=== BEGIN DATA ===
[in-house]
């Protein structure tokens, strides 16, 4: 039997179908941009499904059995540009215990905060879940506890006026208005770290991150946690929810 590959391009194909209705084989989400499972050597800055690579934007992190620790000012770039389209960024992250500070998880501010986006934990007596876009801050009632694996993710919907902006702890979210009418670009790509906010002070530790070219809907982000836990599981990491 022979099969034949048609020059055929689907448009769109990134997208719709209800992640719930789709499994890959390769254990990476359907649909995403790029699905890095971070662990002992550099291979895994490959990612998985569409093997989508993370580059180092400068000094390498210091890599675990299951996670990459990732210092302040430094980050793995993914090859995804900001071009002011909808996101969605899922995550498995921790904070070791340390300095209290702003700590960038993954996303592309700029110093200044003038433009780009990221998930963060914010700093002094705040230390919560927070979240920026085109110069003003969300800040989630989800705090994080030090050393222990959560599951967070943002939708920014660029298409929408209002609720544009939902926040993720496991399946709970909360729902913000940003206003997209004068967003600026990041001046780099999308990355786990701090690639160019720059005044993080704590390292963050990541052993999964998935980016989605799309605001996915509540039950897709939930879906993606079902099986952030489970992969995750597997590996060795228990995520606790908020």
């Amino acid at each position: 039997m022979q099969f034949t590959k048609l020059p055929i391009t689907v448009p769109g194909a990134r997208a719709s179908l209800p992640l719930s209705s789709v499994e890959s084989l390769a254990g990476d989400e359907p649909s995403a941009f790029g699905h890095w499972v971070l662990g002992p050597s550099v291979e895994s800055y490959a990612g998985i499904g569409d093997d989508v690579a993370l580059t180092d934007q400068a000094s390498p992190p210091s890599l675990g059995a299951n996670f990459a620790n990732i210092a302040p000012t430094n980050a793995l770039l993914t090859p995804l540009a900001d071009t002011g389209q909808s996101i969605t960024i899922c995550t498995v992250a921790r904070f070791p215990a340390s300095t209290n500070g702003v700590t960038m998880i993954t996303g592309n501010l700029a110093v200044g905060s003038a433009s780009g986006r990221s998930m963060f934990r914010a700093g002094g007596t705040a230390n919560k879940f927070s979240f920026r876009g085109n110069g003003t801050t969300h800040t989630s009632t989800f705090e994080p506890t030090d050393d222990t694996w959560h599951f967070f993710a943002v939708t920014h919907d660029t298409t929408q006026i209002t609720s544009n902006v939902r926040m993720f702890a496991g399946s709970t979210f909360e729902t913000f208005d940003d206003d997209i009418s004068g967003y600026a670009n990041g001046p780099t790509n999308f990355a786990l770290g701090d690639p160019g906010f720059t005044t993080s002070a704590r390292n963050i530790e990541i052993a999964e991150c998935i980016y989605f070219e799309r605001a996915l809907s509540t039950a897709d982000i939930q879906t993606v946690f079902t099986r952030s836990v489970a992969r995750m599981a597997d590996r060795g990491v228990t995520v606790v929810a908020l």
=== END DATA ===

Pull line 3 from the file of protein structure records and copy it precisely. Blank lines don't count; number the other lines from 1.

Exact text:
């Amino acid at each position: 039997m022979q099969f034949t590959k048609l020059p055929i391009t689907v448009p769109g194909a990134r997208a719709s179908l209800p992640l719930s209705s789709v499994e890959s084989l390769a254990g990476d989400e359907p649909s995403a941009f790029g699905h890095w499972v971070l662990g002992p050597s550099v291979e895994s800055y490959a990612g998985i499904g569409d093997d989508v690579a993370l580059t180092d934007q400068a000094s390498p992190p210091s890599l675990g059995a299951n996670f990459a620790n990732i210092a302040p000012t430094n980050a793995l770039l993914t090859p995804l540009a900001d071009t002011g389209q909808s996101i969605t960024i899922c995550t498995v992250a921790r904070f070791p215990a340390s300095t209290n500070g702003v700590t960038m998880i993954t996303g592309n501010l700029a110093v200044g905060s003038a433009s780009g986006r990221s998930m963060f934990r914010a700093g002094g007596t705040a230390n919560k879940f927070s979240f920026r876009g085109n110069g003003t801050t969300h800040t989630s009632t989800f705090e994080p506890t030090d050393d222990t694996w959560h599951f967070f993710a943002v939708t920014h919907d660029t298409t929408q006026i209002t609720s544009n902006v939902r926040m993720f702890a496991g399946s709970t979210f909360e729902t913000f208005d940003d206003d997209i009418s004068g967003y600026a670009n990041g001046p780099t790509n999308f990355a786990l770290g701090d690639p160019g906010f720059t005044t993080s002070a704590r390292n963050i530790e990541i052993a999964e991150c998935i980016y989605f070219e799309r605001a996915l809907s509540t039950a897709d982000i939930q879906t993606v946690f079902t099986r952030s836990v489970a992969r995750m599981a597997d590996r060795g990491v228990t995520v606790v929810a908020l």